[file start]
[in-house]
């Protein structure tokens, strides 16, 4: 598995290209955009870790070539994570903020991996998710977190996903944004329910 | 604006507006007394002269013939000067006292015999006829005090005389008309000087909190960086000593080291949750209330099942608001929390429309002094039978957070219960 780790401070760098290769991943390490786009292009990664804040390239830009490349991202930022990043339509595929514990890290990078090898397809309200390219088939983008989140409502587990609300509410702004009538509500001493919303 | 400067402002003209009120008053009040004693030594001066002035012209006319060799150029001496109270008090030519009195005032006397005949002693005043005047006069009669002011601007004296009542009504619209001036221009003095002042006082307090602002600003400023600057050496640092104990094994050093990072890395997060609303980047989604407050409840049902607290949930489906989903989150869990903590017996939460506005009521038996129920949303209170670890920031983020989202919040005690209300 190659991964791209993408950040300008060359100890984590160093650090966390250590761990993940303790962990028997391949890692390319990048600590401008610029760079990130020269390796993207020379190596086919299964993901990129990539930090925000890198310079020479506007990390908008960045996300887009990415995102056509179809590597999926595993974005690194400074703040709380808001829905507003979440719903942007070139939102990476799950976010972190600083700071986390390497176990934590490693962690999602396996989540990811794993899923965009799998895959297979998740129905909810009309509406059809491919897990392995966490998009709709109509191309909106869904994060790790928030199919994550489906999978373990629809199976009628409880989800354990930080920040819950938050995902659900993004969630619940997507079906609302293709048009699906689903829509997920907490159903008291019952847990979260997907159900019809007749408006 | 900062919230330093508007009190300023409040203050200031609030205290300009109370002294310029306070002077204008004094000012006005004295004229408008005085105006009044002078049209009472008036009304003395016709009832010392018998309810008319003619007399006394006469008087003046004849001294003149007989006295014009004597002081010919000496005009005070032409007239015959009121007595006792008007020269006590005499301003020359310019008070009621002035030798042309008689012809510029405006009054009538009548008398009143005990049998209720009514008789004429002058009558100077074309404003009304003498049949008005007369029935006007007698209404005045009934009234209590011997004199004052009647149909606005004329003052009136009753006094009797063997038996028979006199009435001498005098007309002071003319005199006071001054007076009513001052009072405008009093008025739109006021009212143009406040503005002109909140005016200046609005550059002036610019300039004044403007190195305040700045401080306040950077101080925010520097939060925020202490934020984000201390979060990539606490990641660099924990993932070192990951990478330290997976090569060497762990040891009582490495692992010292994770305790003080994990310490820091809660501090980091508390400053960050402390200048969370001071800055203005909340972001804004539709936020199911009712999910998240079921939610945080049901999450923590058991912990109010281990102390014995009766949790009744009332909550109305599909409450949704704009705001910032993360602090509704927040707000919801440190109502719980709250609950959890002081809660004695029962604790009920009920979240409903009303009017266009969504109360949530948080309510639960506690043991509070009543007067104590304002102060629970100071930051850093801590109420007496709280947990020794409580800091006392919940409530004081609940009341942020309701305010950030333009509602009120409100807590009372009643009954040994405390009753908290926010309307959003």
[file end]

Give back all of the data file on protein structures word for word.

[in-house]
């Protein structure tokens, strides 16, 4: 598995290209955009870790070539994570903020991996998710977190996903944004329910 | 604006507006007394002269013939000067006292015999006829005090005389008309000087909190960086000593080291949750209330099942608001929390429309002094039978957070219960 780790401070760098290769991943390490786009292009990664804040390239830009490349991202930022990043339509595929514990890290990078090898397809309200390219088939983008989140409502587990609300509410702004009538509500001493919303 | 400067402002003209009120008053009040004693030594001066002035012209006319060799150029001496109270008090030519009195005032006397005949002693005043005047006069009669002011601007004296009542009504619209001036221009003095002042006082307090602002600003400023600057050496640092104990094994050093990072890395997060609303980047989604407050409840049902607290949930489906989903989150869990903590017996939460506005009521038996129920949303209170670890920031983020989202919040005690209300 190659991964791209993408950040300008060359100890984590160093650090966390250590761990993940303790962990028997391949890692390319990048600590401008610029760079990130020269390796993207020379190596086919299964993901990129990539930090925000890198310079020479506007990390908008960045996300887009990415995102056509179809590597999926595993974005690194400074703040709380808001829905507003979440719903942007070139939102990476799950976010972190600083700071986390390497176990934590490693962690999602396996989540990811794993899923965009799998895959297979998740129905909810009309509406059809491919897990392995966490998009709709109509191309909106869904994060790790928030199919994550489906999978373990629809199976009628409880989800354990930080920040819950938050995902659900993004969630619940997507079906609302293709048009699906689903829509997920907490159903008291019952847990979260997907159900019809007749408006 | 900062919230330093508007009190300023409040203050200031609030205290300009109370002294310029306070002077204008004094000012006005004295004229408008005085105006009044002078049209009472008036009304003395016709009832010392018998309810008319003619007399006394006469008087003046004849001294003149007989006295014009004597002081010919000496005009005070032409007239015959009121007595006792008007020269006590005499301003020359310019008070009621002035030798042309008689012809510029405006009054009538009548008398009143005990049998209720009514008789004429002058009558100077074309404003009304003498049949008005007369029935006007007698209404005045009934009234209590011997004199004052009647149909606005004329003052009136009753006094009797063997038996028979006199009435001498005098007309002071003319005199006071001054007076009513001052009072405008009093008025739109006021009212143009406040503005002109909140005016200046609005550059002036610019300039004044403007190195305040700045401080306040950077101080925010520097939060925020202490934020984000201390979060990539606490990641660099924990993932070192990951990478330290997976090569060497762990040891009582490495692992010292994770305790003080994990310490820091809660501090980091508390400053960050402390200048969370001071800055203005909340972001804004539709936020199911009712999910998240079921939610945080049901999450923590058991912990109010281990102390014995009766949790009744009332909550109305599909409450949704704009705001910032993360602090509704927040707000919801440190109502719980709250609950959890002081809660004695029962604790009920009920979240409903009303009017266009969504109360949530948080309510639960506690043991509070009543007067104590304002102060629970100071930051850093801590109420007496709280947990020794409580800091006392919940409530004081609940009341942020309701305010950030333009509602009120409100807590009372009643009954040994405390009753908290926010309307959003």